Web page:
Denver commercial real estate finishes 2015 strong.
Industrial real estate sets records regularly
Denver’s industrial real estate market posted its 23rd consecutive quarter of positive leasing activity to close out 2015 as the cost of renting space surpassed highs set before the recession, according to data released Tuesday.
Squeezed by high demand and low supply across the Denver area, the average industrial asking lease rate jumped to $7.23 per square foot triple net in the fourth quarter, up 4.2 percent year over year and 2.6 percent from the third quarter, the CBRE report showed.
That’s a penny higher than the previous market record of $7.22 per square foot set in second quarter 2004, the commercial real estate firm said.
“Really, the headline for 2015 was continued improvement in the market from a base that was near or at record levels already,” said Jeremy Ballenger, a vice president with CBRE Industrial Investment Properties. “It was a pretty incredible year.”
2016 looks the same
The positive trend ought to continue throughout 2016 for all three sectors of the commercial real estate market, said Jessica Ostermick, director of research and analysis for CBRE in Denver. Industrial, office and retail all saw lease rates increase in 2015.
On the industrial side, 151,841 square feet was absorbed in the fourth quarter, despite a 1.1 millionsquare-foot distribution center in the north metro area becoming vacant. Annual absorption topped 2 million square feet.
Big demand drivers include food companies and the residential construction sector, Ballenger said. E-commerce is also active in the market.
About 2.7 million square feet of industrial space is under construction — 90 percent of which is being built without pre-leasing.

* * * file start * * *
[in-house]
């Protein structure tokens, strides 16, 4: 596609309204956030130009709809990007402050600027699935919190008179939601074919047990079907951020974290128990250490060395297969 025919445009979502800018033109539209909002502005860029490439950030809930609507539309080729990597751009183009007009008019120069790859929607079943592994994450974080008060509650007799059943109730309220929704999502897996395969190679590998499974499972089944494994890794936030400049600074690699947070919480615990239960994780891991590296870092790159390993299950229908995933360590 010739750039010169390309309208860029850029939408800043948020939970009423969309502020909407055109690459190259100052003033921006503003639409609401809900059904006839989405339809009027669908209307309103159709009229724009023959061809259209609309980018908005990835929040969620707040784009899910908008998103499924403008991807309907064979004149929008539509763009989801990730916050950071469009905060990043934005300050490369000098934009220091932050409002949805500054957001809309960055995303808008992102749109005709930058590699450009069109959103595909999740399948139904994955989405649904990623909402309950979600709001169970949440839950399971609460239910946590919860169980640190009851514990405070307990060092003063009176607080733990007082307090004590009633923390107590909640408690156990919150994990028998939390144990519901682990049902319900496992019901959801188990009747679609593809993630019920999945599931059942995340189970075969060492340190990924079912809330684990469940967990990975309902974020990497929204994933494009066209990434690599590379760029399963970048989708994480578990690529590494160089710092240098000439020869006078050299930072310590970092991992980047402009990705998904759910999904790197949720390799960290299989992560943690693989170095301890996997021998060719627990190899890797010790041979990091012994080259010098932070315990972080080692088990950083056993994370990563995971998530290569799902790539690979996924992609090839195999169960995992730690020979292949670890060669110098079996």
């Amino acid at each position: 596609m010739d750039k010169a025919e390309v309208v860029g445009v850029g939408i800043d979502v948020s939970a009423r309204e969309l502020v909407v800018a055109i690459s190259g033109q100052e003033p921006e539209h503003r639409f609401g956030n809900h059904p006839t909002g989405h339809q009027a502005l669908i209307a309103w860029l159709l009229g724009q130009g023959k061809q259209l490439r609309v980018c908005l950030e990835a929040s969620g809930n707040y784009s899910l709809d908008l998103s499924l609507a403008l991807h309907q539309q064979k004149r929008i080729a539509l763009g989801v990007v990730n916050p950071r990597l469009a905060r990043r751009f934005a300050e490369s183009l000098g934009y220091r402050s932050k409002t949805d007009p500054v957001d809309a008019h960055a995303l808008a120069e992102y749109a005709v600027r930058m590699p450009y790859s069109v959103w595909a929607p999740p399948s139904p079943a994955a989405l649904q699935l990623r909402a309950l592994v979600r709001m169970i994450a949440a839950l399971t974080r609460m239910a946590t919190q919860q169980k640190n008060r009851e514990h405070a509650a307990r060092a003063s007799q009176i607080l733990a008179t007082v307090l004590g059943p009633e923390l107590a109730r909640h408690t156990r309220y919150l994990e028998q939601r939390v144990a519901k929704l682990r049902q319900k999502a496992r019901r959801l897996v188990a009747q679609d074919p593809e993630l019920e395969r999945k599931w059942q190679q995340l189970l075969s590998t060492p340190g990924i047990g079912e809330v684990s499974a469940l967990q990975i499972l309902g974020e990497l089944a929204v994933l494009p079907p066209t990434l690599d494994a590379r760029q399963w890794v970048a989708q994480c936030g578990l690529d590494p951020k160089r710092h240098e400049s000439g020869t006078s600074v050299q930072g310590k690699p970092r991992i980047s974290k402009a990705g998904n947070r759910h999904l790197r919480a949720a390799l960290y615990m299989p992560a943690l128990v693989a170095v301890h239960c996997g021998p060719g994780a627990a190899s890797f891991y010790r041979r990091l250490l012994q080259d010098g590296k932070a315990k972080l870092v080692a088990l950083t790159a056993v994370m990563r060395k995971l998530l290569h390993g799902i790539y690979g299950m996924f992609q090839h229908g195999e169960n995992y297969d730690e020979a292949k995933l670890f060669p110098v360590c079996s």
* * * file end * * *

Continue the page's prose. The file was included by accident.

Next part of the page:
Most of the new construction is large bay buildings intended for large-scale users, not the smaller users who require less than 100,000 square feet and make up 93 percent of the local market, Ballenger said.
“We need new space,” he said. “Demand is at least keeping up with, if not outpacing, what has delivered so far.”
Overall, industrial vacancy rates ended the year at 5 percent, up from 4.6 percent in 2014.
“It continues to be a landlord market,” Ostermick said.
Denver’s office market posted its 17th consecutive quarter of rising lease rates. The average asking rate for office space was $24.92 per square foot full service in the fourth quarter, up 7.6 percent year over year, according to CBRE.
Vacancy was 12.6 percent across the metro area, a slight decrease over the third quarter, with a total of 574,572 square feet of office space absorbed.
In 2016, 1.1 million square feet of new Class A office space is expected to come online.
The attractiveness of Denver’s labor market continues to drive demand for office space, said Alex Hammerstein, senior vice president with CBRE’s Occupier Services Group.
“We’re seeing more outof-state interest, particularly from the tech industry, than we’ve seen in 20 years,” Hammerstein said.
“I really expect the same sort of indicators” in 2016, he said. “We’ll see more positive absorption. We’ll see rental rate increases. In some markets, we may see less increase as new product delivers, but I really see the same fundamentals continuing.”
Retail, the segment slowest to recover from the recession, saw the total amount of space being occupied fall 56,540 square feet in the fourth quarter, according to CBRE.
The culprit wasn’t decreased demand so much as Safeway officially vacating two big spaces in the area, said Jim Lee, vice president with CBRE’s Retail Brokerage Services.
For the year, net absorption was positive, with 578,805 more square feet occupied at the end of the year than the beginning, Lee said, with specialty grocers and restaurants leading the charge.
Average lease rates ended 2015 at $17.19 per square foot triple net, a 8.8 percent increase year over year.
“It was another strong year. We’re seeing rates go up, we’re seeing new construction, we’re seeing activity from grocers, restaurants, a variety of different retail users expanding, we’re seeing the new housing construction,” Lee said. “Retailers love to see new houses coming in.”